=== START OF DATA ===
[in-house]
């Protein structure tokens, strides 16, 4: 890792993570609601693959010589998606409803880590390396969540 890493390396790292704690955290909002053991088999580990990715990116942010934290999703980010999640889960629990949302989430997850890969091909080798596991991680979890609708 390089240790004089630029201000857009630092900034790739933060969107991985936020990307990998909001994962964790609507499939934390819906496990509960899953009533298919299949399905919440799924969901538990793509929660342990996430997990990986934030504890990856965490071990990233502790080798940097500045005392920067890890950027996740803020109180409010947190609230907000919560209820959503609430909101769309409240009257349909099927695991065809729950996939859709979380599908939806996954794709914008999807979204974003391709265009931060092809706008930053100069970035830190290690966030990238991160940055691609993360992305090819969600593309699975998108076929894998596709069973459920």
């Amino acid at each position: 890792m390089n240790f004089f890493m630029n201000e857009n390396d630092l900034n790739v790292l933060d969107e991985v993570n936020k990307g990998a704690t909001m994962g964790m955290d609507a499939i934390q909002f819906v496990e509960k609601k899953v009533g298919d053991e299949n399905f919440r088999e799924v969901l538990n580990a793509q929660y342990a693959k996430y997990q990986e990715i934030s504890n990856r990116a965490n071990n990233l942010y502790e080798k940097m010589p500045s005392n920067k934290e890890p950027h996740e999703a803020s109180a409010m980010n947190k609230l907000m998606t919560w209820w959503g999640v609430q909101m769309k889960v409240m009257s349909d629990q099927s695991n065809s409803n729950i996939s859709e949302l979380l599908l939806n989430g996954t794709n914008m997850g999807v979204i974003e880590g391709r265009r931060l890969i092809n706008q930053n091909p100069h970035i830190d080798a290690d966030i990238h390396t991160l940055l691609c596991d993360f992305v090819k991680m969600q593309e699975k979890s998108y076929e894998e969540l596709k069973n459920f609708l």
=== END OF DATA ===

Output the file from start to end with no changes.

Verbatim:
[in-house]
């Protein structure tokens, strides 16, 4: 890792993570609601693959010589998606409803880590390396969540 890493390396790292704690955290909002053991088999580990990715990116942010934290999703980010999640889960629990949302989430997850890969091909080798596991991680979890609708 390089240790004089630029201000857009630092900034790739933060969107991985936020990307990998909001994962964790609507499939934390819906496990509960899953009533298919299949399905919440799924969901538990793509929660342990996430997990990986934030504890990856965490071990990233502790080798940097500045005392920067890890950027996740803020109180409010947190609230907000919560209820959503609430909101769309409240009257349909099927695991065809729950996939859709979380599908939806996954794709914008999807979204974003391709265009931060092809706008930053100069970035830190290690966030990238991160940055691609993360992305090819969600593309699975998108076929894998596709069973459920």
């Amino acid at each position: 890792m390089n240790f004089f890493m630029n201000e857009n390396d630092l900034n790739v790292l933060d969107e991985v993570n936020k990307g990998a704690t909001m994962g964790m955290d609507a499939i934390q909002f819906v496990e509960k609601k899953v009533g298919d053991e299949n399905f919440r088999e799924v969901l538990n580990a793509q929660y342990a693959k996430y997990q990986e990715i934030s504890n990856r990116a965490n071990n990233l942010y502790e080798k940097m010589p500045s005392n920067k934290e890890p950027h996740e999703a803020s109180a409010m980010n947190k609230l907000m998606t919560w209820w959503g999640v609430q909101m769309k889960v409240m009257s349909d629990q099927s695991n065809s409803n729950i996939s859709e949302l979380l599908l939806n989430g996954t794709n914008m997850g999807v979204i974003e880590g391709r265009r931060l890969i092809n706008q930053n091909p100069h970035i830190d080798a290690d966030i990238h390396t991160l940055l691609c596991d993360f992305v090819k991680m969600q593309e699975k979890s998108y076929e894998e969540l596709k069973n459920f609708l």